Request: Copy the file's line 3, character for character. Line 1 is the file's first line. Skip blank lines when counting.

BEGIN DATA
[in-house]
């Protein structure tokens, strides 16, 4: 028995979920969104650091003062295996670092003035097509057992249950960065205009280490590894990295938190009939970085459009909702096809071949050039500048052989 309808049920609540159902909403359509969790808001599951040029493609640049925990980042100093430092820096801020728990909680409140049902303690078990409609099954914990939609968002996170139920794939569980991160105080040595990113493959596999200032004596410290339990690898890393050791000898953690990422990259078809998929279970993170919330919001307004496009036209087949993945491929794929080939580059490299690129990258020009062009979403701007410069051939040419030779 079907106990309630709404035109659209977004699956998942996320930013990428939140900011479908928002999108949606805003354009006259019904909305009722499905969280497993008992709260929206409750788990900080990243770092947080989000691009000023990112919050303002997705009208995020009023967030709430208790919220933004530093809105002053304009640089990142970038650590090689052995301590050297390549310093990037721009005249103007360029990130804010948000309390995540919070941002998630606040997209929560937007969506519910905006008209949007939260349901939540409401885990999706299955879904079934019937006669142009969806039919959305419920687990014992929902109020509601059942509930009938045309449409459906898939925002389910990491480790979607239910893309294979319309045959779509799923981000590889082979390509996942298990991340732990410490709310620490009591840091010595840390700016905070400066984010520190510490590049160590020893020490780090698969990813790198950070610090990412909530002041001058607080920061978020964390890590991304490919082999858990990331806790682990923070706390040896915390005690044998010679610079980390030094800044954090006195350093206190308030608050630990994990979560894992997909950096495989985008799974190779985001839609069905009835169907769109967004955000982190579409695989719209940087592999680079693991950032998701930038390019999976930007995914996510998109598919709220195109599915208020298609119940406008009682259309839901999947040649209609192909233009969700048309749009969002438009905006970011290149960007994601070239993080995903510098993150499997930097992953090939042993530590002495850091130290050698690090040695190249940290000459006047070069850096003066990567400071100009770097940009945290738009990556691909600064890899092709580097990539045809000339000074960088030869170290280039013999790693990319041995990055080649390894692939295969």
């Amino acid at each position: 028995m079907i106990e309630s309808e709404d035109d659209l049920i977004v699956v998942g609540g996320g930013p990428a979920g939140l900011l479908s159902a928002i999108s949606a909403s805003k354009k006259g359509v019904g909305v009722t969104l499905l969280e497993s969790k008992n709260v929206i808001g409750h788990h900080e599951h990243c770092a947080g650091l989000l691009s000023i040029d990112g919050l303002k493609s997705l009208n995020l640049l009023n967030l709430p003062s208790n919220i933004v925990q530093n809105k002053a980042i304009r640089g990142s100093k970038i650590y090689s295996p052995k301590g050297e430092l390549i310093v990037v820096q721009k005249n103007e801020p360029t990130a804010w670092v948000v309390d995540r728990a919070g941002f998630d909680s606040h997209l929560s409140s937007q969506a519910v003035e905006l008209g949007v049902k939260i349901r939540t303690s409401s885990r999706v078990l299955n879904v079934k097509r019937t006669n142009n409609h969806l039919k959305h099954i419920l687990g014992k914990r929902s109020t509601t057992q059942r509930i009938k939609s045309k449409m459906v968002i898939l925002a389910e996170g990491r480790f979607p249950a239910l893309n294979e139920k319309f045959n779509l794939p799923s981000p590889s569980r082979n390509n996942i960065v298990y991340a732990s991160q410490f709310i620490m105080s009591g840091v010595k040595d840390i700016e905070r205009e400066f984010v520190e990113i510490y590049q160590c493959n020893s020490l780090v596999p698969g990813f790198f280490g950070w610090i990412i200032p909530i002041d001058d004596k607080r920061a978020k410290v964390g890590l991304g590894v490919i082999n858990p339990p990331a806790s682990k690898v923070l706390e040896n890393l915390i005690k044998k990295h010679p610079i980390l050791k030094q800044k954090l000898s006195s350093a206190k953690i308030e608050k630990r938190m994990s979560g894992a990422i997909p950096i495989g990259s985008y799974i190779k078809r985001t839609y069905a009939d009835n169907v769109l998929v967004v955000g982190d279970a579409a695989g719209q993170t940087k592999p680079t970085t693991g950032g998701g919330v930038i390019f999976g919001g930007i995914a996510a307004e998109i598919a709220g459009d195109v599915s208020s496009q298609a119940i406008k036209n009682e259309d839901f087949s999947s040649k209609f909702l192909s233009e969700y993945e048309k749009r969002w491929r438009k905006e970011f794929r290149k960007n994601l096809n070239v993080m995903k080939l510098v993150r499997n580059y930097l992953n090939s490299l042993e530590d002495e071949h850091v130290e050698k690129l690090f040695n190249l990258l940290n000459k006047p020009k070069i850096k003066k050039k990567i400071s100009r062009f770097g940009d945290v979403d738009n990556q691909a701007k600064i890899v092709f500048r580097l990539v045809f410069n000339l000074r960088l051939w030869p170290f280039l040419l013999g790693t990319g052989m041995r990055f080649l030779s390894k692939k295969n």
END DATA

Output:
């Amino acid at each position: 028995m079907i106990e309630s309808e709404d035109d659209l049920i977004v699956v998942g609540g996320g930013p990428a979920g939140l900011l479908s159902a928002i999108s949606a909403s805003k354009k006259g359509v019904g909305v009722t969104l499905l969280e497993s969790k008992n709260v929206i808001g409750h788990h900080e599951h990243c770092a947080g650091l989000l691009s000023i040029d990112g919050l303002k493609s997705l009208n995020l640049l009023n967030l709430p003062s208790n919220i933004v925990q530093n809105k002053a980042i304009r640089g990142s100093k970038i650590y090689s295996p052995k301590g050297e430092l390549i310093v990037v820096q721009k005249n103007e801020p360029t990130a804010w670092v948000v309390d995540r728990a919070g941002f998630d909680s606040h997209l929560s409140s937007q969506a519910v003035e905006l008209g949007v049902k939260i349901r939540t303690s409401s885990r999706v078990l299955n879904v079934k097509r019937t006669n142009n409609h969806l039919k959305h099954i419920l687990g014992k914990r929902s109020t509601t057992q059942r509930i009938k939609s045309k449409m459906v968002i898939l925002a389910e996170g990491r480790f979607p249950a239910l893309n294979e139920k319309f045959n779509l794939p799923s981000p590889s569980r082979n390509n996942i960065v298990y991340a732990s991160q410490f709310i620490m105080s009591g840091v010595k040595d840390i700016e905070r205009e400066f984010v520190e990113i510490y590049q160590c493959n020893s020490l780090v596999p698969g990813f790198f280490g950070w610090i990412i200032p909530i002041d001058d004596k607080r920061a978020k410290v964390g890590l991304g590894v490919i082999n858990p339990p990331a806790s682990k690898v923070l706390e040896n890393l915390i005690k044998k990295h010679p610079i980390l050791k030094q800044k954090l000898s006195s350093a206190k953690i308030e608050k630990r938190m994990s979560g894992a990422i997909p950096i495989g990259s985008y799974i190779k078809r985001t839609y069905a009939d009835n169907v769109l998929v967004v955000g982190d279970a579409a695989g719209q993170t940087k592999p680079t970085t693991g950032g998701g919330v930038i390019f999976g919001g930007i995914a996510a307004e998109i598919a709220g459009d195109v599915s208020s496009q298609a119940i406008k036209n009682e259309d839901f087949s999947s040649k209609f909702l192909s233009e969700y993945e048309k749009r969002w491929r438009k905006e970011f794929r290149k960007n994601l096809n070239v993080m995903k080939l510098v993150r499997n580059y930097l992953n090939s490299l042993e530590d002495e071949h850091v130290e050698k690129l690090f040695n190249l990258l940290n000459k006047p020009k070069i850096k003066k050039k990567i400071s100009r062009f770097g940009d945290v979403d738009n990556q691909a701007k600064i890899v092709f500048r580097l990539v045809f410069n000339l000074r960088l051939w030869p170290f280039l040419l013999g790693t990319g052989m041995r990055f080649l030779s390894k692939k295969n």